Not just another YOLO V3 Object Detector for Python

If you are interested on Computer Vision, then you have probably heard about YOLO by now. YOLO — “You Only Look Once” is a fast, real-time technique for object detection. The latest version of YOLO, YOLO version 3.0 released recently is still much faster than contemporary approaches for Object Detection while producing comparable results. Already their exist popular python wrappers/ports for earlier versions of YOLO. However, I needed a quick wrapper on YOLO 3.0 for Python which made me commence the project YOLO3–4-Py. As of now, it is a simple stable wrapper based on Cython.

Following is an output obtained from YOLO3–4-Py

YOLO-3–4-Py applied for TownCentre test video from “Coarse Gaze Estimation in Visual Surveillance Project” by University of Oxford

Whats so special about YOLO-3–4-Py?

In fact, there exist a work-in-progress Python wrapper based on ctypes within the original source code repository of darknet (which is the platform used to implement YOLO 3.0). You can find it here. However I noticed a disturbing drawback in this wrapper which made it unsuitable for a typical Python based Open CV development.

I needed interactions with standard Open CV 3 API for Python

We usually work with Numpy Arrays when we use Open CV in Python. We would use Numpy arrays to represent images. Thus, we would like to use a Numpy Array to feed an input image to the detector. Despite being very useful, this facility is not implemented in the Python wrapper embedded in darknet source code. The trivial technique based on the provided wrapper is to save the Numpy array image to the disk and re-load it using the wrapper. Certainly not a lucrative idea for a real-time detector.

I already knew about a project called pyboostcvconverter by Gregory Kramida which lets you convert a Numpy Array to cv::Mat, the matrix implementation of native Open CV 3.0. Based on this project, I was able to transform Numpy Arrays to Darknet Images using in-memory operations.

It is still very fast

In my test bench with below mentioned specs, YOLO-3–4–Py accounts for approximately 7% additional CPU time in processing 1280 x 720 video frames. For a 1920 x 1080 resolution, this overhead increases to approximately 11%. I’m sure this overhead can be reduced even more in the future.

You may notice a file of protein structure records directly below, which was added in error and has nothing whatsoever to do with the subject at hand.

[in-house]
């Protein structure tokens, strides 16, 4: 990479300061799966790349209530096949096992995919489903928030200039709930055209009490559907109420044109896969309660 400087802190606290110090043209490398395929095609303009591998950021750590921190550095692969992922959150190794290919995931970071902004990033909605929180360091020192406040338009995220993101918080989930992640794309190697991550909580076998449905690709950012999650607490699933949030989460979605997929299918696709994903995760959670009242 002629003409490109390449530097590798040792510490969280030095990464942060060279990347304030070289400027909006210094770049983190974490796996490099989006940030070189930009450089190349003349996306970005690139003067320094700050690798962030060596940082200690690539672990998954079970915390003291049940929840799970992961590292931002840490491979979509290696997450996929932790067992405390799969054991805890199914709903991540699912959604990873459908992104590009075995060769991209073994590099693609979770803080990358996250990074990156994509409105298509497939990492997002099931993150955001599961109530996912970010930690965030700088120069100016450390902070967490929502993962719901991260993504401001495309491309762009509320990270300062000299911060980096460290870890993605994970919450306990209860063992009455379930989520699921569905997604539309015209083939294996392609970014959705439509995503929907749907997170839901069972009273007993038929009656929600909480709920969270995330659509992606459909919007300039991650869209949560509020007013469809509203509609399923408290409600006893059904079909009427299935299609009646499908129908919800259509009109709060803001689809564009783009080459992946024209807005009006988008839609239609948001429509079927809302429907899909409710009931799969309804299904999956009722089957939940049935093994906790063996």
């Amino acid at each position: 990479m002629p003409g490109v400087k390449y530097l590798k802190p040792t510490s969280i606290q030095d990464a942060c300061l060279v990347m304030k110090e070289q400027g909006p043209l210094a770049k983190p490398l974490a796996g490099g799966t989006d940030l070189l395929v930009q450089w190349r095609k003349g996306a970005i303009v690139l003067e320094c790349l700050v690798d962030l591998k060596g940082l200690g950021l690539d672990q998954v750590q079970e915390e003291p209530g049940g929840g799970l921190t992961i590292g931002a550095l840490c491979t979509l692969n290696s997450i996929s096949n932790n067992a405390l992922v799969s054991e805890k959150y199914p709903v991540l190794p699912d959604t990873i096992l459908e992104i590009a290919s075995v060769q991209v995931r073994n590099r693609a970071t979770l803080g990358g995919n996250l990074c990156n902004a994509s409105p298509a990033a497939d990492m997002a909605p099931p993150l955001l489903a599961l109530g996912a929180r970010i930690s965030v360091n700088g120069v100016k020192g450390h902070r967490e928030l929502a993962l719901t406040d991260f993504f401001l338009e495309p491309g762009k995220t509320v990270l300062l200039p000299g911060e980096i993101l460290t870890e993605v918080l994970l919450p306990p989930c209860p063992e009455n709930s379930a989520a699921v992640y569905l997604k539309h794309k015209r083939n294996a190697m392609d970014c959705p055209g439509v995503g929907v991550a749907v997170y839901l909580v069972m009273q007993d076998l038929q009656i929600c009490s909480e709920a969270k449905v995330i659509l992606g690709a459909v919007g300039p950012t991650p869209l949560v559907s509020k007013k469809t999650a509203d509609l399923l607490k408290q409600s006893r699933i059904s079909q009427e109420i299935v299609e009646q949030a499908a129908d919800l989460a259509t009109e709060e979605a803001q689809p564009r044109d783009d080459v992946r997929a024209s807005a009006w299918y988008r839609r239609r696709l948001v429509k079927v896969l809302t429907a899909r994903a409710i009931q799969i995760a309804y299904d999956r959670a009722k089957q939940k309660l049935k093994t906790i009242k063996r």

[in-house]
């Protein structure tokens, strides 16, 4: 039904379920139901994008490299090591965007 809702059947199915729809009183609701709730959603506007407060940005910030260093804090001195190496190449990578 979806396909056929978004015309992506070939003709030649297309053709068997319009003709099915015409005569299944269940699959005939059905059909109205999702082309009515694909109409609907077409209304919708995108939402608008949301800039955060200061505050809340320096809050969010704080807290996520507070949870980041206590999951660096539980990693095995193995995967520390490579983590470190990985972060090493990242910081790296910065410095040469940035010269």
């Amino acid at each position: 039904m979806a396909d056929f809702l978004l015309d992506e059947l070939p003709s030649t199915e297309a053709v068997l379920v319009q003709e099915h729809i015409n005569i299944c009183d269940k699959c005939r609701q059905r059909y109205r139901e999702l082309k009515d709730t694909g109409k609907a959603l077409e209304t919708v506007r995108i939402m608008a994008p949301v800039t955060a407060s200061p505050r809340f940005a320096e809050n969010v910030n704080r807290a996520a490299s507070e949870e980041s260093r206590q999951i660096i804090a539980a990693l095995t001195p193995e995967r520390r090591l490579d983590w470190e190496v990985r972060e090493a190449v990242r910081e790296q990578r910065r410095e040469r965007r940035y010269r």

Test Bench Specifications: Intel Core i7 7700 HQ (up-to 3.8 GHz), 16 GB Memory, nVidia Geforce GTX 1060 6GB VGA, Ubuntu 16.04, Open CV 3.4 and Tensorflow 1.5.

With your contribution, it can be made better!

I have not spend a lot of time on this project yet (It’s less than 2 days work as of 2018–04–07). Still, the results I’ve managed to get surprised me. The wrapper is stable and fast. So, its a good starting point!

It can be made better. I would love to hear your thoughts and ideas about improvements that can be made to the project. Your ideas and code contributions are most welcome.

Feel free to make pull requests and do improvements. Raise issues on GitHub repository. It’s under the Apache 2.0 License so anyone can use and contribute.

And, whats so special about YOLO?

Object Detection is the task of identifying objects in an image with bounding boxes indicating their location. Conventional approaches for Object Detection depended on re-purposing Image Classifiers (techniques for identifying type of object in an image) as Object Detectors using a technique known as Regional Proposal Network. The region proposal network would propose a redundant set of overlapping bounding boxes inside the image as possible useful areas. Then a classifier would try to identify the type of object in each bounding box. This approach means that the classifiers used in conventional object detectors would look at the same part of an image many times. The specialty of YOLO is that it looks at a certain part of an image only once. The end result of this approach is a much faster Object Detector with comparable accuracy (as of Version 3.0).

More details on YOLO can be found in their official website


  1. YOLO Project Website
  2. “TownCentre” test video from “Coarse Gaze Estimation in Visual Surveillance Project” by University of Oxford.